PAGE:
As we noted back in July, in practice, the transfer of funds through PayPal's NFC system isn't substantially different from what was already possible using Bump, which sends the transfer through servers in the cloud rather than wirelessly between the mobiles. But the NFC system will let PayPal developers acquire experience with NFC wireless transfers, which should serve them well as NFC-enabled point-of-sale terminals begin to show up next year and beyond.

Got news?

News tips and suggestions are always welcome, so please send them along.

If you're interested in learning more about the commerce space, check out PayPal DevZone on X.commerce, a collaboration between O'Reilly and PayPal.


January 12 2011

Developer Week in Review

Now firmly seated in the New Year, your week in review returns to its normally scheduled programming.

No sale for Novell?

As reported in the Year in Review, Novell had plans to sell a chunk of Unix intellectual property to CPTN Holdings, a consortium that includes Microsoft, Apple, EMC and Oracle. This reopened the fear that Linux would come under patent attack. Last week, it was reported that the deal was evidently off, but according to Microsoft, it was just a procedural thing with German regulators, and the process is moving ahead according to plan.

Assuming this sale goes through, it will remain to be seen if the Gang of Four takes the next step and tries to prosecute any of the patents against the open source community. It's possible that they intend to use them against other companies, or as protection against IP actions. But given Microsoft's history in the SCO controversy and the company's feelings about Linux, it is also possible that pigs will fly.

The worst kept secret in the Industry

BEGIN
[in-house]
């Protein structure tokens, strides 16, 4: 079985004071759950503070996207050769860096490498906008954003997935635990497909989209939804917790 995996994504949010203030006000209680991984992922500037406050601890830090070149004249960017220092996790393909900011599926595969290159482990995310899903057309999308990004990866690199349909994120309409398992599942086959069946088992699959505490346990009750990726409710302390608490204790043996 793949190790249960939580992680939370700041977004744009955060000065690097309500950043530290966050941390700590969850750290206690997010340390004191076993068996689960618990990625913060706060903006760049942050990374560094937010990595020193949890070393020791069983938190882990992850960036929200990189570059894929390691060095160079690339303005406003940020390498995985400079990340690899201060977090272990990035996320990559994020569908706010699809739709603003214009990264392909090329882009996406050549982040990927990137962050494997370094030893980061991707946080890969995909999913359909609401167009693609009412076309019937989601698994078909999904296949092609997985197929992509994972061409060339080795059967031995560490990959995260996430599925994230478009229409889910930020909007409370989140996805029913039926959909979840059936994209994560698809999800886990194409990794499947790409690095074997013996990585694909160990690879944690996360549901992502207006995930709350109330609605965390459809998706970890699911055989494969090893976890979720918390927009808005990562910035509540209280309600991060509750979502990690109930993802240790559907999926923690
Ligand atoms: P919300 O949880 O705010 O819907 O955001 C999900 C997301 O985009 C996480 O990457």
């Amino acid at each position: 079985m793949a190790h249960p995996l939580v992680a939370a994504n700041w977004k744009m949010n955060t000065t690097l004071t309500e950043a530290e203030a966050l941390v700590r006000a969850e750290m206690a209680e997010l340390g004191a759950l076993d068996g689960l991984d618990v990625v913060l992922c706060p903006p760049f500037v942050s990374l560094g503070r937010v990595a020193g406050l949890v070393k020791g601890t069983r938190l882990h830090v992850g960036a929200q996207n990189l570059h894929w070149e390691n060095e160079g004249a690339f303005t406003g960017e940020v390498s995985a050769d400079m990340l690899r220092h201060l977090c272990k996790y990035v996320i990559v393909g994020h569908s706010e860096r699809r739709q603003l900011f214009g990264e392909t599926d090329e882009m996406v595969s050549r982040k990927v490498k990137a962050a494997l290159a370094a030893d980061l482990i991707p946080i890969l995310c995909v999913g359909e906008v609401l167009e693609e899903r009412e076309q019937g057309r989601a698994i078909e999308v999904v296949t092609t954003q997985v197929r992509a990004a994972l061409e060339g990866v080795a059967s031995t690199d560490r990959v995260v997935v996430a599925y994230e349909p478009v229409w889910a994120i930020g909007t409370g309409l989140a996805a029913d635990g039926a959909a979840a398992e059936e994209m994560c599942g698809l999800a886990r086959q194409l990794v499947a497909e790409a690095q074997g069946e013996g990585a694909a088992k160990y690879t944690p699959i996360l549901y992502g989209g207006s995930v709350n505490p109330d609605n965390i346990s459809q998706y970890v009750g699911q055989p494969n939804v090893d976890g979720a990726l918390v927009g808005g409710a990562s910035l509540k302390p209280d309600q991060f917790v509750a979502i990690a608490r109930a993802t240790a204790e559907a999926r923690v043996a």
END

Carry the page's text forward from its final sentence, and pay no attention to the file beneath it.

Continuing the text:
If you haven't heard that Apple finally inked a deal with Verizon this week, you should consider subletting the rock you've been hiding under. The interesting question that no one seems to be asking is if this is going to start the fractionalization of the iOS developer community. The Verizon version of the iPhone will ship with a mobile hotspot feature that the AT&T version lacks, and you can't help but wonder if other differences will creep into the iPhone over time as different carriers put different restrictions and requirements on the platform. One of the major selling points of the iPhone is that there has been little platform diversity for developers to deal with, apart from some sensors and the iPad. If too much branching of the hardware and software platform occurs, Apple could find themselves in the same boat with Android.

We also know that certain apps were banned from the App Store because AT&T objected to them. Will apps now have to pass muster for two different carriers, or will we start to see AT&T and Verizon-only applications?

Tablets, tablets, tablets!

That yearly pilgrimage of tech-heads, CES, has ended, and the big news for software developers is that tablets appear to be the new black. Multiple vendors showed off iPad wannabes at CES, many based on Android, a few on Linux, and a few running Windows.

Smartphones have already changed how software is developed, as applications have moved away from the keyboard-and-mouse input model. But until now, desktop-level applications have still clung to the old way. As tablets start to replace notebooks and netbooks, we're likely to see development shifts in productivity and enterprise applications that traditionally were tethered to a keyboard.

What does the future hold for those who code? My crystal ball is currently installing update 2 of 543, so I guess you'll have to check back here next week to find out. Suggestions are always welcome, so please send tips or news here.